I’d like to help Jack and Sue Guenza. A late spring storm interrupted their Mexican vacation, and they assumed their travel insurance would cover them. But, of course it didn’t, which is why they’re here now, asking the E-Team to do its thing. “I canceled my Club Med vacation, but my claim was denied”
Kathy Wymore wants to know if she’s being scammed. “It may be a scam if …”
Depending on your perspective, this is either a story about a really annoying customer, or a business that’s scamming consumers. Let’s hear both sides before deciding.
“Is Saver Express a travel club scam?”
Bryan Perilman shoulda known better.
He and his wife were flying from Fort Lauderdale to New York this summer on Spirit Airlines, but the their flight was canceled because of mechanical problems. When a representative offered to fly the couple on Delta Air Lines if they accepted a voucher, he should have known to ask: Is there a catch?
“A Spirit representative offered us two free round trips each,” says Perilman. “More than fair, we thought.”
But they thought wrong.
“Seriously, how careful do consumers have to be?”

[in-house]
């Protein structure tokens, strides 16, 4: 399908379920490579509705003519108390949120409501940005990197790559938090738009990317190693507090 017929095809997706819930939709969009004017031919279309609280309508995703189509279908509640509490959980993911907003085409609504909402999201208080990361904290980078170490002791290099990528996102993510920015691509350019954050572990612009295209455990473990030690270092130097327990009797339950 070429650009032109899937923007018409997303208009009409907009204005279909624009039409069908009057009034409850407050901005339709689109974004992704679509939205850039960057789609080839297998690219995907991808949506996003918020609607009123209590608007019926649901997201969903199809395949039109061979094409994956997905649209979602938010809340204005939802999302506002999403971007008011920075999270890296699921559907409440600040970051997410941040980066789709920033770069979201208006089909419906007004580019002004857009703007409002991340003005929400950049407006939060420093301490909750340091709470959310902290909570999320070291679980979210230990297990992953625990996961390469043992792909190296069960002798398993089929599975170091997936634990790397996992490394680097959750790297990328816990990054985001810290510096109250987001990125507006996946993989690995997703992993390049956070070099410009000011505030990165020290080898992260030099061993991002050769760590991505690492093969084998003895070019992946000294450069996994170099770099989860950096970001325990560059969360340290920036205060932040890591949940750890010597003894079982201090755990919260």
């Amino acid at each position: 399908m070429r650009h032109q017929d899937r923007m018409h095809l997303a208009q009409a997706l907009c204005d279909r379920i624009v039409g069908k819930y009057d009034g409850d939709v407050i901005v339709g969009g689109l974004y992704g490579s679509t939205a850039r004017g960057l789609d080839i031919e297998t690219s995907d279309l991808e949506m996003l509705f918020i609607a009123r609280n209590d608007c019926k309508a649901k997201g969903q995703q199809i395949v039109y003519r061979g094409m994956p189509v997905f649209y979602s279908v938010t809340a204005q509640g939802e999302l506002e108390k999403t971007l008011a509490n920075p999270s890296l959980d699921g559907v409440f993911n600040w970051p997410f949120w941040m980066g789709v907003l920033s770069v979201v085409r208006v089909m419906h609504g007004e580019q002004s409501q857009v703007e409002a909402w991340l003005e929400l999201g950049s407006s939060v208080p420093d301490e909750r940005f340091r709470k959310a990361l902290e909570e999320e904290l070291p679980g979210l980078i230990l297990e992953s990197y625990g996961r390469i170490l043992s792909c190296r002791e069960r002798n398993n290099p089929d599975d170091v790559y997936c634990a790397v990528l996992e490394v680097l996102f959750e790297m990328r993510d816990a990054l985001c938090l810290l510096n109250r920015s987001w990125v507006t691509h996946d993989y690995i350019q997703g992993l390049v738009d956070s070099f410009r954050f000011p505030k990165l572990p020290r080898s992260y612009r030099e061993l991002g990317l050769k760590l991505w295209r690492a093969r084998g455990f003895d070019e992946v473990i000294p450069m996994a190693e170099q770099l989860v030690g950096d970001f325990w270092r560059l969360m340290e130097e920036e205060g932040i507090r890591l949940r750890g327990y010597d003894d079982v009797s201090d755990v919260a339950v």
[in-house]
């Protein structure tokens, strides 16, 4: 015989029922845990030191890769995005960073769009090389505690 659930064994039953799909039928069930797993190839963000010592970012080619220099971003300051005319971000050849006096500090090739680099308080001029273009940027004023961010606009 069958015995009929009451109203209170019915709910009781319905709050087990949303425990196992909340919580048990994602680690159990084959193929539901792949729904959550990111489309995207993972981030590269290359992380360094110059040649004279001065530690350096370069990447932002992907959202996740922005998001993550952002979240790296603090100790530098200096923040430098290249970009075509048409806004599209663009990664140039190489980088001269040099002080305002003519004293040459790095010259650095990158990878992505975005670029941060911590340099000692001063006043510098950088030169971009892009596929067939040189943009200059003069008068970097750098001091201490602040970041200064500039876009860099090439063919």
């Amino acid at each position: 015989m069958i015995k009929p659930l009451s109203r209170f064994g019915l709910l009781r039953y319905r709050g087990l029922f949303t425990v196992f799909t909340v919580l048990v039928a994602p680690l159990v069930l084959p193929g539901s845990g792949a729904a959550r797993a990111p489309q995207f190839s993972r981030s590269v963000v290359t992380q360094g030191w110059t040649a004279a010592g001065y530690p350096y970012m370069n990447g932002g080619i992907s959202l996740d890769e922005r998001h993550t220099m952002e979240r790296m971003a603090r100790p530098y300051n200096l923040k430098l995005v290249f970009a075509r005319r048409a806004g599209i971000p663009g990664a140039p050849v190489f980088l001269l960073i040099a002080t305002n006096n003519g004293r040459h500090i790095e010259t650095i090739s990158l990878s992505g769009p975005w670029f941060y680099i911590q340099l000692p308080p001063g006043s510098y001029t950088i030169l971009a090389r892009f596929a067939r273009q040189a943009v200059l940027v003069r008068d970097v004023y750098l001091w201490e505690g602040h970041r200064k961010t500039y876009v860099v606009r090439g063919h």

No American airline thinks of its customers in quite the same way Spirit Airlines does. And the feeling is mutual, as far as many of its passengers are concerned.
If you have any doubts, look no further than last week’s tasteless Anthony Weiner promotion. Seriously, folks. You can’t make this stuff up.
Or, for a more G-Rated discussion, consider what happened to Catherine Migliano when she tried to cancel her $9 Fare Club membership recently. The carrier’s corporate intransigence may have opened the entire airline industry to millions of dollars in damage claims.
Spirit’s “club” offers access to lower fares and discounts, but it is also — and this is clearly disclosed on the airline’s site — a self-renewing membership. It’s a never-ending source of complaints, for a variety of reasons.
“Maybe Anthony Weiner needs this woman’s phone number”